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Shon Mcgann’s Tobogan Ride
by [?]

“Oh, it’s down the long side of Farcalladen Rise,
With the knees pressing hard to the saddle, my men;
With the sparks from the hoofs giving light to the eyes,
And our hearts beating hard as we rode to the glen!

“And it’s back with the ring of the chain and the spur,
And it’s back with the sun on the hill and the moor,
And it’s back is the thought sets my pulses astir!
But I’ll never go back to Farcalladen more.”

Shon McGann was lying on a pile of buffalo robes in a mountain hut,–an Australian would call it a humpey,–singing thus to himself with his pipe between his teeth. In the room, besides Shon, were Pretty Pierre, Jo Gordineer, the Hon. Just Trafford, called by his companions simply “The Honourable,” and Prince Levis, the owner of the establishment. Not that Monsieur Levis, the French Canadian, was really a Prince. The name was given to him with a humorous cynicism peculiar to the Rockies. We have little to do with Prince Levis here; but since he may appear elsewhere, this explanation is made.

Jo Gordineer had been telling The Honourable about the ghost of Guidon Mountain, and Pretty Pierre was collaborating with their host in the preparation of what, in the presence of the Law–that is of the North-West Mounted Police–was called ginger-tea, in consideration of the prohibition statute.

Shon McGann had been left to himself–an unusual thing; for everyone had a shot at Shon when opportunity occurred; and never a bull’s-eye could they make on him. His wit was like the shield of a certain personage of mythology.

He had wandered on from verse to verse of the song with one eye on the collaborators and an ear open to The Honourable’s polite exclamations of wonder. Jo had, however, come to the end of his weird tale–for weird it certainly was, told at the foot of Guidon Mountain itself, and in a region of vast solitudes–the pair of chemists were approaching “the supreme union of unctuous elements,” as The Honourable put it, and in the silence that fell for a moment there crept the words of the singer:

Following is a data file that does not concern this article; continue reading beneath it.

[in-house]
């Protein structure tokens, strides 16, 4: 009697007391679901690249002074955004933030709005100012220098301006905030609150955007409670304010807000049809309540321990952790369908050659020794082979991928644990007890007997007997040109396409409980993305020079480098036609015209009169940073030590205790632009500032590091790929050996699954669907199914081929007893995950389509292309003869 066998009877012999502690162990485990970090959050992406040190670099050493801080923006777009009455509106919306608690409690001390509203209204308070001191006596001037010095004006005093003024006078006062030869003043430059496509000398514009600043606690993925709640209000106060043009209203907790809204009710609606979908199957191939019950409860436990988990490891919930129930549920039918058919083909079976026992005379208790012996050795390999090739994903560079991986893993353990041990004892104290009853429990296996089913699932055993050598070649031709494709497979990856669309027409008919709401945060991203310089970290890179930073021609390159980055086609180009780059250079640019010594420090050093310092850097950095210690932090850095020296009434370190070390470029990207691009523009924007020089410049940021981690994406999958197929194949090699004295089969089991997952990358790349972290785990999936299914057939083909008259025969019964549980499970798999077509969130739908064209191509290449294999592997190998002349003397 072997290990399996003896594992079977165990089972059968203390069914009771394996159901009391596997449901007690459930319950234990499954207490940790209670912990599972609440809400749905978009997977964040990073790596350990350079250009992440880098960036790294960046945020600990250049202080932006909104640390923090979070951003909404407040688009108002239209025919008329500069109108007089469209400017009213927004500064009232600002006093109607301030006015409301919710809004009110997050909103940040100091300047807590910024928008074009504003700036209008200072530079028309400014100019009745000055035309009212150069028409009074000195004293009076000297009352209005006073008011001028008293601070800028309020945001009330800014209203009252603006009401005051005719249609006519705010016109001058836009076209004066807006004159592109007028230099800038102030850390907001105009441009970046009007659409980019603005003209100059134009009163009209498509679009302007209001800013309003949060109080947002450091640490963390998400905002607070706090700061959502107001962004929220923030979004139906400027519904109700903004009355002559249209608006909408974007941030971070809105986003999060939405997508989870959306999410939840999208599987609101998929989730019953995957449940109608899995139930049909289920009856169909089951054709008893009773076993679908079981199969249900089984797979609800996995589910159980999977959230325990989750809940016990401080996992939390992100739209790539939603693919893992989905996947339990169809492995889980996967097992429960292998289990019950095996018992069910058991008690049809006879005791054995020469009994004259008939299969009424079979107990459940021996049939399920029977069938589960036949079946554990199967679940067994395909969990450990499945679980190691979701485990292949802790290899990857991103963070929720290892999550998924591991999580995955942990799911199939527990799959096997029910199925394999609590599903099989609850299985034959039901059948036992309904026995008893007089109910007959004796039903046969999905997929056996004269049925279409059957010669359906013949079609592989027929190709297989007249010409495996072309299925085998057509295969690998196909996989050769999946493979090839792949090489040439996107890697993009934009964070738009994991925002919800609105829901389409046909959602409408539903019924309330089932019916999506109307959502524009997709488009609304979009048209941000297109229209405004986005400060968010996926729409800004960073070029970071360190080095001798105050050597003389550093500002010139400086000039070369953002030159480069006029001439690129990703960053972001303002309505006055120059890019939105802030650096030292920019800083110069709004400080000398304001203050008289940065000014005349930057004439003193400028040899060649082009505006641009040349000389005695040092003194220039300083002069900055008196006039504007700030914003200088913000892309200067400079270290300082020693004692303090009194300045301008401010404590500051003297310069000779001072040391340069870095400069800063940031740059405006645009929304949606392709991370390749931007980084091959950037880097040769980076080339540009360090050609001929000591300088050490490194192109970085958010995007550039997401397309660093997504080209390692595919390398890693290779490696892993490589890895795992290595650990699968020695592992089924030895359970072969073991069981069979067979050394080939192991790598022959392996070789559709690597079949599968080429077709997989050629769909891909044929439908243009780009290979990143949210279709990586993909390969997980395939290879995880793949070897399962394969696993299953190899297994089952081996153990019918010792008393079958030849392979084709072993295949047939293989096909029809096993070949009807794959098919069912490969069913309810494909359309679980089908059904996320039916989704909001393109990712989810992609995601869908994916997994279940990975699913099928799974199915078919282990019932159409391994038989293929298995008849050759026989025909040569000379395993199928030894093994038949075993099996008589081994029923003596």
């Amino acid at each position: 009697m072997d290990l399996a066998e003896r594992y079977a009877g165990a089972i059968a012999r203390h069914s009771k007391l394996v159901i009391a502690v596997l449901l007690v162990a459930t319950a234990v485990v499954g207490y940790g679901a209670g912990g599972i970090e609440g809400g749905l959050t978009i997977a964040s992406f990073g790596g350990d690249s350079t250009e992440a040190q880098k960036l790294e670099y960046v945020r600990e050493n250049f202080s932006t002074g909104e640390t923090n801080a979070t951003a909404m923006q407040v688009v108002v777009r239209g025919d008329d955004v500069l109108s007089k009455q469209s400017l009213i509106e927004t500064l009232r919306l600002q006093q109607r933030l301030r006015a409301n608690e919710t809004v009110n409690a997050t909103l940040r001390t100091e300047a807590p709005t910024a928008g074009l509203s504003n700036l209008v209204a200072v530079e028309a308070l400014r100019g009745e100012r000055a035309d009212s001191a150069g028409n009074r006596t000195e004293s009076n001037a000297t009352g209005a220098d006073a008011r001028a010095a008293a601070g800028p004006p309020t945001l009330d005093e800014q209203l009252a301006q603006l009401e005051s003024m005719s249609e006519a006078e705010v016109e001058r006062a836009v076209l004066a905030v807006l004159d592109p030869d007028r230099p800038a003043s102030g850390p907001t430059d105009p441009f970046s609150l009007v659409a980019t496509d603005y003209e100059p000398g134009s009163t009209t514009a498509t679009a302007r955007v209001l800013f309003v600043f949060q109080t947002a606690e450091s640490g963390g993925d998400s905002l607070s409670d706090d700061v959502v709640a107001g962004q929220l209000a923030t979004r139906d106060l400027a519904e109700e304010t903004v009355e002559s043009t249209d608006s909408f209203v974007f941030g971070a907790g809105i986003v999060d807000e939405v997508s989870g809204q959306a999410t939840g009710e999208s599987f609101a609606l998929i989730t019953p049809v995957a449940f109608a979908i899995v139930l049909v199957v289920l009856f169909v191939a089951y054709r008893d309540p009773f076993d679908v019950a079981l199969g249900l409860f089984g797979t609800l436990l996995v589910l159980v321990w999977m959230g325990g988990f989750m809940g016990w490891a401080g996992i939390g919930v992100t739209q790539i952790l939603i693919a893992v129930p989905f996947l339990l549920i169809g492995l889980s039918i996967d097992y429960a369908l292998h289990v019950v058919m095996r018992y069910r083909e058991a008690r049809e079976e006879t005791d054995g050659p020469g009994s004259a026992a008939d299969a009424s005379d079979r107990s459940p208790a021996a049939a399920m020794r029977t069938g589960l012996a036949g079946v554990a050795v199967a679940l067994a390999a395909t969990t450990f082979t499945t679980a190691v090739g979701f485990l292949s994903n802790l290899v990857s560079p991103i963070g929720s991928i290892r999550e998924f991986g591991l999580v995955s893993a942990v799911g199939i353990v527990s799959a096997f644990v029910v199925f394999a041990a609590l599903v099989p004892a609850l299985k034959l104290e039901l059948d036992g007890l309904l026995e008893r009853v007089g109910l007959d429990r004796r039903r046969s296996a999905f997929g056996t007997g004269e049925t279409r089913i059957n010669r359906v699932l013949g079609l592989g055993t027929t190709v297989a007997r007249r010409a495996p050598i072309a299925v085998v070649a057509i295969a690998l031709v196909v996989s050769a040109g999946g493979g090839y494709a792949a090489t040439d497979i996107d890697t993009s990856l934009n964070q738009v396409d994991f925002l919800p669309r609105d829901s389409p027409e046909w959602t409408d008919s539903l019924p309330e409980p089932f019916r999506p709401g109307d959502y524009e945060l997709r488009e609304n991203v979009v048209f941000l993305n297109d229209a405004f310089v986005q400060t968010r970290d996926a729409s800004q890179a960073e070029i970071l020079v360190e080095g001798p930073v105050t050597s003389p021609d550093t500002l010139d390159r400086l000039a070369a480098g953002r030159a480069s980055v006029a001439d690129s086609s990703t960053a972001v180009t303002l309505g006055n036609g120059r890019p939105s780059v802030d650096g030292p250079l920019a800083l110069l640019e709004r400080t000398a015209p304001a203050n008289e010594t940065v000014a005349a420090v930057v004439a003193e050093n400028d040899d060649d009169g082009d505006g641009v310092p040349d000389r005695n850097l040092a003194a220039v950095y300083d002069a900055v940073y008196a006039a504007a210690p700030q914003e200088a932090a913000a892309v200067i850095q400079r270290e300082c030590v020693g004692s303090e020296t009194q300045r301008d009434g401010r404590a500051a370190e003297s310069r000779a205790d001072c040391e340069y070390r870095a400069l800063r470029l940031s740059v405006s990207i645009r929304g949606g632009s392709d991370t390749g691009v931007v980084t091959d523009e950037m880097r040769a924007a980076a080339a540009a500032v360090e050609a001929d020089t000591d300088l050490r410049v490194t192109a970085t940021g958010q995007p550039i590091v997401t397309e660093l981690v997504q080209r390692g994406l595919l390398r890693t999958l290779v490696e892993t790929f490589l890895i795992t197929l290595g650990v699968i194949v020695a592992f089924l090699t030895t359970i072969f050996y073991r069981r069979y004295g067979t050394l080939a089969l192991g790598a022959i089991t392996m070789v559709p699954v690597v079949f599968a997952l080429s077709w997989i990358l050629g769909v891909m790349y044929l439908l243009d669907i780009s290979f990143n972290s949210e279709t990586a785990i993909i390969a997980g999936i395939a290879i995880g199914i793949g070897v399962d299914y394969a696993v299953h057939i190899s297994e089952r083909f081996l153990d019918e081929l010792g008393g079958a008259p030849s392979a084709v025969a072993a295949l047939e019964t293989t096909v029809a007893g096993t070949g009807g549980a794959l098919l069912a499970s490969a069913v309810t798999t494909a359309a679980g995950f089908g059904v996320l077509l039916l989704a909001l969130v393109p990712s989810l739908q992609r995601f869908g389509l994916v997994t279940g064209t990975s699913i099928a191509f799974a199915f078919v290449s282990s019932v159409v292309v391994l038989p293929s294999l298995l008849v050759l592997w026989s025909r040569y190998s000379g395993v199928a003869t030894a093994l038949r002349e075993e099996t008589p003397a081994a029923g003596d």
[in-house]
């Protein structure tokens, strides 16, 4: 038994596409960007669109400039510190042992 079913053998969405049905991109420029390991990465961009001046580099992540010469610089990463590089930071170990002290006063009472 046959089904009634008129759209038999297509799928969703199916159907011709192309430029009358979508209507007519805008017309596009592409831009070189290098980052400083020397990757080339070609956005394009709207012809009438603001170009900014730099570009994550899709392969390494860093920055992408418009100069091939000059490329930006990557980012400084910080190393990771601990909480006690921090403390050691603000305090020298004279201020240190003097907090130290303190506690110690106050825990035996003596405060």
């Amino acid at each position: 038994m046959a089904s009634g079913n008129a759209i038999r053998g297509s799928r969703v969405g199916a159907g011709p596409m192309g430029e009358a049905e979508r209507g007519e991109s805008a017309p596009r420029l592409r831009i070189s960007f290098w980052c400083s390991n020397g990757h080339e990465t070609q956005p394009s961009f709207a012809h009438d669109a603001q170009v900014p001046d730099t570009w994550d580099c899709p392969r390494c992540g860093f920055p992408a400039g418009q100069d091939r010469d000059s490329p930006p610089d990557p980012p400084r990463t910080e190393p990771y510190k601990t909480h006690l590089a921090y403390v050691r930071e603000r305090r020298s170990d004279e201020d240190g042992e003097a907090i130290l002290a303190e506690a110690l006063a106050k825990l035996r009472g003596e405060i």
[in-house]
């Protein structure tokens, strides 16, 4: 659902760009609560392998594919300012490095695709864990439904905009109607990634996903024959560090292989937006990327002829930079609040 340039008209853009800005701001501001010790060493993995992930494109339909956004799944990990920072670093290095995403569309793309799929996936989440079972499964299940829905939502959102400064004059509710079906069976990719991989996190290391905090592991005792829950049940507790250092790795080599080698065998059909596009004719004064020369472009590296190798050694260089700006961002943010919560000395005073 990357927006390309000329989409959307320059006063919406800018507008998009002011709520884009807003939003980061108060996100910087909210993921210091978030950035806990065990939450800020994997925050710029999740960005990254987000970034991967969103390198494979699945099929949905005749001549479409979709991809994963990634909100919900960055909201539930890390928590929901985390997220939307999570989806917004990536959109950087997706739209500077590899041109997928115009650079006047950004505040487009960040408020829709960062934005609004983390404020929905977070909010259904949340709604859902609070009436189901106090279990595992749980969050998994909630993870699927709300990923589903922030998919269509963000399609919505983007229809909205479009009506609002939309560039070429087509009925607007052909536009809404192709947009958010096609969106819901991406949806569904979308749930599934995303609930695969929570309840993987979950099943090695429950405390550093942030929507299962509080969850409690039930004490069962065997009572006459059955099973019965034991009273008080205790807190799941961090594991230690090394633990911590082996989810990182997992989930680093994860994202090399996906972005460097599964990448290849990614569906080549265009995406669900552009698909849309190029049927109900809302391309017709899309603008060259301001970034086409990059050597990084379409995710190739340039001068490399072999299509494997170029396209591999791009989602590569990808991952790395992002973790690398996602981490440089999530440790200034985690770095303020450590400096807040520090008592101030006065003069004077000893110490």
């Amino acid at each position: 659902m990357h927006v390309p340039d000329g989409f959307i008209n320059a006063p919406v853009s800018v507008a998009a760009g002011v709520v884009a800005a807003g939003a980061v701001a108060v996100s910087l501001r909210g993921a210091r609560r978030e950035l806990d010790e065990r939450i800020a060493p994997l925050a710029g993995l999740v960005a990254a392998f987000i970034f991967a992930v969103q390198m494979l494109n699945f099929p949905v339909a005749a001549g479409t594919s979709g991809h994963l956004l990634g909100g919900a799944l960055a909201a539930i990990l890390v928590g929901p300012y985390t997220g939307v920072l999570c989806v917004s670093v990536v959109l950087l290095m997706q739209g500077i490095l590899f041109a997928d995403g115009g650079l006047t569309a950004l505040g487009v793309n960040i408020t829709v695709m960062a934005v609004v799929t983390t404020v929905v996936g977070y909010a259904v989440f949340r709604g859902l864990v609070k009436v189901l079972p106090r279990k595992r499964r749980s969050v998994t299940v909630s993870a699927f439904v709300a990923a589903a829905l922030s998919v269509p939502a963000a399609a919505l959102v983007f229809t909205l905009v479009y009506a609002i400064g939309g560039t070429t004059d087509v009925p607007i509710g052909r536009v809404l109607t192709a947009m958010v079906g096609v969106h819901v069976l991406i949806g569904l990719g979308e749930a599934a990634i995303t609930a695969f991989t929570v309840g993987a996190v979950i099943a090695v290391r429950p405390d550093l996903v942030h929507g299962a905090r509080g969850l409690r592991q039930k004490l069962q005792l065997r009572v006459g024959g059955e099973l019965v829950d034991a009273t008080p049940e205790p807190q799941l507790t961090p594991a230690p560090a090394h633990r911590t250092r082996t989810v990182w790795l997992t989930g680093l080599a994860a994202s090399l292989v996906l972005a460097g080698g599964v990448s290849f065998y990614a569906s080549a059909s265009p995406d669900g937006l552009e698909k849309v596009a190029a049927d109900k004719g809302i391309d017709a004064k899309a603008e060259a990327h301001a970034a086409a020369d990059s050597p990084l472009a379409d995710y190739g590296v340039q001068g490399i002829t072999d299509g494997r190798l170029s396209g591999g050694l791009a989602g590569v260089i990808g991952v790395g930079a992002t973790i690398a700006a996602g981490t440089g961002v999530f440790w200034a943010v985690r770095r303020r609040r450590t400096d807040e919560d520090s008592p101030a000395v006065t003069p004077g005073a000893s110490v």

“And it’s down the long side of Farcalladen Rise,
And it’s swift as an arrow and straight as a spear–“

Jo Gordineer interrupted. “Say, Shon, when’ll you be through that tobogan ride of yours? Aint there any end to it?”

But Shon was looking with both eyes now at the collaborators, and he sang softly on:

“And it’s keen as the frost when the summer-time dies,
That we rode to the glen and with never a fear.”

Then he added: “The end’s cut off, Joey, me boy; but what’s a tobogan ride, annyway?”

“Listen to that, Pierre. I’ll be eternally shivered if he knows what a tobogan ride is!”

“Hot shivers it’ll be for you, Joey, me boy, and no quinine over the bar aither,” said Shon.

“Tell him what a tobogan ride is, Pierre.”

And Pretty Pierre said: “Eh, well, I will tell you. It is like-no, you have the word precise, Joseph. Eh? What?”

Pierre then added something in French. Shon did not understand it, but he saw The Honourable smile, so with a gentle kind of contempt he went on singing:

“And it’s hey for the hedge, and it’s hey for the wall!
And it’s over the stream with an echoing cry;
And there’s three fled for ever from old Donegal,
And there’s two that have shown how bold Irishmen die.”

The Honourable then said, “What is that all about, Shon? I never heard the song before.”

“No more you did. And I wish I could see the lad that wrote that song, livin’ or dead. If one of ye’s will tell me about your tobogan rides, I’ll unfold about Farcalladen Rise.”